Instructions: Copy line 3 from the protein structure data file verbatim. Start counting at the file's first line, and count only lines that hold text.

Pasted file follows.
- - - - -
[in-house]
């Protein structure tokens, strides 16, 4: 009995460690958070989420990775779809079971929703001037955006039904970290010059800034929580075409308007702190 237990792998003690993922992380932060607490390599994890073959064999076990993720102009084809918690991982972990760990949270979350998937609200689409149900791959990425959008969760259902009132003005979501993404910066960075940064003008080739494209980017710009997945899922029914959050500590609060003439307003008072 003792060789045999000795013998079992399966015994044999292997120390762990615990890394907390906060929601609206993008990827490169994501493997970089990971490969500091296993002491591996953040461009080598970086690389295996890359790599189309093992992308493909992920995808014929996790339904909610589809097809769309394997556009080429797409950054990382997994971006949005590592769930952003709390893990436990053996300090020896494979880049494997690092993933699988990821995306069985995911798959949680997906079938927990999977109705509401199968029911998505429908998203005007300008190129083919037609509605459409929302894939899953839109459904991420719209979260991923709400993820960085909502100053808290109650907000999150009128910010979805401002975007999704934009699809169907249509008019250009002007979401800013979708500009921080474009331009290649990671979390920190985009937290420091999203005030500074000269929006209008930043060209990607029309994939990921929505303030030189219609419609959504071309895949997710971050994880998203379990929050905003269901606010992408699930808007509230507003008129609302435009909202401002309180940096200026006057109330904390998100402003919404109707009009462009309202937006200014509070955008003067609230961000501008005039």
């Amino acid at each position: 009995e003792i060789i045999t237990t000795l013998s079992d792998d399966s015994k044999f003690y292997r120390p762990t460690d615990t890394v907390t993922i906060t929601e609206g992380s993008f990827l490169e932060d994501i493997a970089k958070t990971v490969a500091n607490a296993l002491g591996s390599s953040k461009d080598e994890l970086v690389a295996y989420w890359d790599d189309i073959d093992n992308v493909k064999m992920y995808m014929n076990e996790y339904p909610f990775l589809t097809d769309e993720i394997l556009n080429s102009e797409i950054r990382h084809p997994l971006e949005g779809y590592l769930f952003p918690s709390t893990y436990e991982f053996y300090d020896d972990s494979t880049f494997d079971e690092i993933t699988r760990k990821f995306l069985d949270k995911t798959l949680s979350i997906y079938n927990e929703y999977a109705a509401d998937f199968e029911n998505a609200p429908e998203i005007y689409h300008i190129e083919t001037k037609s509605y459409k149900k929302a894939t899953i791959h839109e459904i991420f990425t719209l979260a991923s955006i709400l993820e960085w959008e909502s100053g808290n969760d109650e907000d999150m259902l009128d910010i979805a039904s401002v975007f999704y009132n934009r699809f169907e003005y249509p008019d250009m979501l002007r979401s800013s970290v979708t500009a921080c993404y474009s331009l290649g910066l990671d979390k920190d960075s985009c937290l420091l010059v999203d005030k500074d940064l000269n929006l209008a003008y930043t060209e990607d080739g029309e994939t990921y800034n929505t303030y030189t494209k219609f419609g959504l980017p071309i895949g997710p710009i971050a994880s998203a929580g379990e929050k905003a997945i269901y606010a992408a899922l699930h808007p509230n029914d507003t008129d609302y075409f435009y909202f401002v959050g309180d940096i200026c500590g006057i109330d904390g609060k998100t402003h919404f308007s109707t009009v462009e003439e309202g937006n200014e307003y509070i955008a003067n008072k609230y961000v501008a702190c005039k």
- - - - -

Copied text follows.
């Amino acid at each position: 009995e003792i060789i045999t237990t000795l013998s079992d792998d399966s015994k044999f003690y292997r120390p762990t460690d615990t890394v907390t993922i906060t929601e609206g992380s993008f990827l490169e932060d994501i493997a970089k958070t990971v490969a500091n607490a296993l002491g591996s390599s953040k461009d080598e994890l970086v690389a295996y989420w890359d790599d189309i073959d093992n992308v493909k064999m992920y995808m014929n076990e996790y339904p909610f990775l589809t097809d769309e993720i394997l556009n080429s102009e797409i950054r990382h084809p997994l971006e949005g779809y590592l769930f952003p918690s709390t893990y436990e991982f053996y300090d020896d972990s494979t880049f494997d079971e690092i993933t699988r760990k990821f995306l069985d949270k995911t798959l949680s979350i997906y079938n927990e929703y999977a109705a509401d998937f199968e029911n998505a609200p429908e998203i005007y689409h300008i190129e083919t001037k037609s509605y459409k149900k929302a894939t899953i791959h839109e459904i991420f990425t719209l979260a991923s955006i709400l993820e960085w959008e909502s100053g808290n969760d109650e907000d999150m259902l009128d910010i979805a039904s401002v975007f999704y009132n934009r699809f169907e003005y249509p008019d250009m979501l002007r979401s800013s970290v979708t500009a921080c993404y474009s331009l290649g910066l990671d979390k920190d960075s985009c937290l420091l010059v999203d005030k500074d940064l000269n929006l209008a003008y930043t060209e990607d080739g029309e994939t990921y800034n929505t303030y030189t494209k219609f419609g959504l980017p071309i895949g997710p710009i971050a994880s998203a929580g379990e929050k905003a997945i269901y606010a992408a899922l699930h808007p509230n029914d507003t008129d609302y075409f435009y909202f401002v959050g309180d940096i200026c500590g006057i109330d904390g609060k998100t402003h919404f308007s109707t009009v462009e003439e309202g937006n200014e307003y509070i955008a003067n008072k609230y961000v501008a702190c005039k």